In preparing for bundling, GSRN is seeking agreements to position the organization as a post-acute care partner with regional health-care networks. GSRN’s staff is working with regional hospitals on episode-of-care planning that will improve care quality while reducing costs. The implementation of episode-of-care plans also will impact patient re-admissions to the acute care setting.
GSRN is working toward implementing information technology necessary for exchange of patient data with other healthcare providers. The process of selecting a vendor for an electronic health record (EMR) is well underway. In recent years, GSRN began using technologies for clinical documentation, infection monitoring and medication distribution that have improved efficiencies and helped ensure high functional outcomes. Furthermore, GSRN is testing telemedicine in its Rehabilitation Hospital, and has successfully employed the technology at one location.
SERVICE LINES FOR POST-ACUTE CARE
While a service line structure is not uncommon in the acute care setting, GSRN is working toward establishing four service lines for post-acute including Musculoskeletal/Orthopedic Rehabilitation Service Line, Neurorehabilitation Service Line, Pediatric Rehabilitation Service Line, and Cardiopulmonary/Complex Medical Service Line.
As in acute care, establishing high-functioning service lines in the post-acute setting will result in greater efficiencies in providing quality care while reducing costs. The service line structure will keep GSRN’s senior leaders focused on business goals that drive the success of those services, while focusing marketing resources on those areas where capacity exists for additional high-quality, cost-effective patient care.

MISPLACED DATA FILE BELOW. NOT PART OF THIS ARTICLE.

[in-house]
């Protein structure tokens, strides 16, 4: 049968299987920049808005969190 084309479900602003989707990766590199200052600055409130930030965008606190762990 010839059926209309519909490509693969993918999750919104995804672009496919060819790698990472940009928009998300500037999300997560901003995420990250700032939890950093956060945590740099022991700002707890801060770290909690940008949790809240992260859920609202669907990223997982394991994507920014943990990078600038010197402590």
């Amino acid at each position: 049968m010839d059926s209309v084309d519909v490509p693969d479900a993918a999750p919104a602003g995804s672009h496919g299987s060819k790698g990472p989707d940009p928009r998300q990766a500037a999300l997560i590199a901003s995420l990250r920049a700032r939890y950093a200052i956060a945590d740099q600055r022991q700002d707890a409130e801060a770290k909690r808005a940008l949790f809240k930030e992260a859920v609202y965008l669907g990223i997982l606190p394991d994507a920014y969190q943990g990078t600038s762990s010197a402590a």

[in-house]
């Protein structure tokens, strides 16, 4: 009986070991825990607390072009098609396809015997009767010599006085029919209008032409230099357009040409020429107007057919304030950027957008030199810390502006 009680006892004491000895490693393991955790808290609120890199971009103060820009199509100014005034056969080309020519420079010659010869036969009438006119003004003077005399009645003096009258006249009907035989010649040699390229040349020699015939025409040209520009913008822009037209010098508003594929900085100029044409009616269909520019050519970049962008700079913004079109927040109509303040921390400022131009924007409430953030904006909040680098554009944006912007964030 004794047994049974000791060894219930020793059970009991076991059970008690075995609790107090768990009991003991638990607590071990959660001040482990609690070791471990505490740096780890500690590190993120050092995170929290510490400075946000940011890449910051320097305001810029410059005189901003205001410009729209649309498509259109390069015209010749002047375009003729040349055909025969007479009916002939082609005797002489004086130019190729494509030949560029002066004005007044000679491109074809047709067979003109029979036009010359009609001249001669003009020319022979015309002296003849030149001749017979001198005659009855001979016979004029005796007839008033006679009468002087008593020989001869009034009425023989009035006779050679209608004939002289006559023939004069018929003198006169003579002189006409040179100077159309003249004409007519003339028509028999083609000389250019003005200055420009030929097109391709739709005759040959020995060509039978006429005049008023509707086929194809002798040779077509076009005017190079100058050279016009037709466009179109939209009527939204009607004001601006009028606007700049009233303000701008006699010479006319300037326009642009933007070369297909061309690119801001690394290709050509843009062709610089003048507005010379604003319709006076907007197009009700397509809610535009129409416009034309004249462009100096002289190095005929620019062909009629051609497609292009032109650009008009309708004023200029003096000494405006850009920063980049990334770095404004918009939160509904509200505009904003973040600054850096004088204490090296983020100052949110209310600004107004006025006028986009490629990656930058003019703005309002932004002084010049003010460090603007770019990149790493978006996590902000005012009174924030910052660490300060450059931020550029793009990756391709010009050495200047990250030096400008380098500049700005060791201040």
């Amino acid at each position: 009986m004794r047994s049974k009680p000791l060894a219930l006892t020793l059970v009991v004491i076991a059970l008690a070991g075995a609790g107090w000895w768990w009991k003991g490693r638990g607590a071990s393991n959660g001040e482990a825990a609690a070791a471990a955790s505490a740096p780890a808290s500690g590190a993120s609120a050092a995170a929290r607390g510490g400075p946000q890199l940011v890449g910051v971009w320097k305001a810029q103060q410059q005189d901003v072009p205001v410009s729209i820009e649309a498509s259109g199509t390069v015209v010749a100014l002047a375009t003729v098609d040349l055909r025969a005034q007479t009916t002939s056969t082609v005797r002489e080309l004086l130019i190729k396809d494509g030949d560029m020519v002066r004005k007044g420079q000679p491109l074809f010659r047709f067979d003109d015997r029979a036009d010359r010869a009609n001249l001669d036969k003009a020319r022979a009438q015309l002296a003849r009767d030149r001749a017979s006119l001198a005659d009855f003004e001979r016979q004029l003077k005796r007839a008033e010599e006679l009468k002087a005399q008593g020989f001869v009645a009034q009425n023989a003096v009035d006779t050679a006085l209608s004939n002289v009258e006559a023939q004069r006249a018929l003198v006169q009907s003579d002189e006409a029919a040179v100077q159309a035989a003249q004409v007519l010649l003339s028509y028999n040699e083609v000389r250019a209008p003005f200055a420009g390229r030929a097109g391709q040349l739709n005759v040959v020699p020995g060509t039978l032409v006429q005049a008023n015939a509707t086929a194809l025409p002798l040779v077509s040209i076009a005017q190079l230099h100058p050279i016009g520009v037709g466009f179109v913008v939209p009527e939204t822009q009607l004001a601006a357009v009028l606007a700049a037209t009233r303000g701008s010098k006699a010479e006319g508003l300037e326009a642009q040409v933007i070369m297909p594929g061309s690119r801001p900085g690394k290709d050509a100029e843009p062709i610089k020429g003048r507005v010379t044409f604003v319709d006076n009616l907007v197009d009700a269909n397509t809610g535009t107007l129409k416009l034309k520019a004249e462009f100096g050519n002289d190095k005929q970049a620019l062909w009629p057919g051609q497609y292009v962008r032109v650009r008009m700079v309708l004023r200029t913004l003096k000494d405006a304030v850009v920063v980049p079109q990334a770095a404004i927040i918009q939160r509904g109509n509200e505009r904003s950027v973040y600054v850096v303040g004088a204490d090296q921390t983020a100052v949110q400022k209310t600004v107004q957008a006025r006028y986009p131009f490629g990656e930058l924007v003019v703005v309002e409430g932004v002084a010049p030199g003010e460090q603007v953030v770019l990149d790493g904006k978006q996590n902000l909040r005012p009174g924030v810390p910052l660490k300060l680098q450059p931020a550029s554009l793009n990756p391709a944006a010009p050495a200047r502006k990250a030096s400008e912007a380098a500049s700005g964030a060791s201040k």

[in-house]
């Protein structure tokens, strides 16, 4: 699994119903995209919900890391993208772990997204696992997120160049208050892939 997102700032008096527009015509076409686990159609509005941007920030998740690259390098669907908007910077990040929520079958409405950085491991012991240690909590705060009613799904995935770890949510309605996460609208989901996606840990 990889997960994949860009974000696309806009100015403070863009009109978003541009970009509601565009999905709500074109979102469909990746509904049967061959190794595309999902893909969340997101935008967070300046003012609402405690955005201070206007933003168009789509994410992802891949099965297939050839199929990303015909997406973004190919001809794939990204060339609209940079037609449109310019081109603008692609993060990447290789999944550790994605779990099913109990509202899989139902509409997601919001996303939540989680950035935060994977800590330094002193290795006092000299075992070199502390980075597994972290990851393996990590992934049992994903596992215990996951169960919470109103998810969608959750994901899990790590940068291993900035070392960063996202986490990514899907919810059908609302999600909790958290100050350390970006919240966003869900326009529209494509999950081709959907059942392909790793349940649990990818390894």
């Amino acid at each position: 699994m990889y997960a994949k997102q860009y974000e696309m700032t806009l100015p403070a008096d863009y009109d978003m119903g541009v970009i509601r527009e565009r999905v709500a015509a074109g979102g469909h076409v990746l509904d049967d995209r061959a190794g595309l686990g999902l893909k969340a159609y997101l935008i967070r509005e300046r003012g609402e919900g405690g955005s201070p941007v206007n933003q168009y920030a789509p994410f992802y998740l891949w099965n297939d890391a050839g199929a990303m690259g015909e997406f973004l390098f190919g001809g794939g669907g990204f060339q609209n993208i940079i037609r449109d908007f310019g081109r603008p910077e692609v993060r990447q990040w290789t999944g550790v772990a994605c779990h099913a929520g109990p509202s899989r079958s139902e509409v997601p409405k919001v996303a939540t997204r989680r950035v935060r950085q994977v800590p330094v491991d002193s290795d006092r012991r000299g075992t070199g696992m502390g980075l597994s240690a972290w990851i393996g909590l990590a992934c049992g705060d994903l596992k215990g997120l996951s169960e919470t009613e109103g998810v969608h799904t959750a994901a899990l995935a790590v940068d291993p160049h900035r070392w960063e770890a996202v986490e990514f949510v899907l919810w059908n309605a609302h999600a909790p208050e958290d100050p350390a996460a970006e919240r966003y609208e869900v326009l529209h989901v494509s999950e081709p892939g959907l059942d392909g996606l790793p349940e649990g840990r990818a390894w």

STRONG PARTNERSHIPS MATTER
Never in the history of health care have partnerships been more important. GSRN excels at partnering with organizations that match its mission and values. GSRN currently has operational and clinical partnerships with Penn Medicine (see sidebar below), Easton Hospital (Easton, Pa), Wayne Memorial Hospital (Honesdale, Pa) and Pocono Medical Center (East Stroudsburg, Pa). GSRN also is proud of the strong relationships it maintains with many community and nonprofit organizations, such as the National Multiple Sclerosis Society.
“Good Shepherd’s Board of Trustees, Good Shepherd Penn Partners’ Board of Directors and both organizations’ management teams deserve credit for helping to advance our strategic vision and growth,” says Sally Gammon, president and chief executive officer, GSRN, and chair, GSPP Board of Directors.
GSRN’s growth and success align with the innovative spirit of the organization’s found-ers, and that innovative spirit continues to guide Good Shepherd’s mission and vision for the future.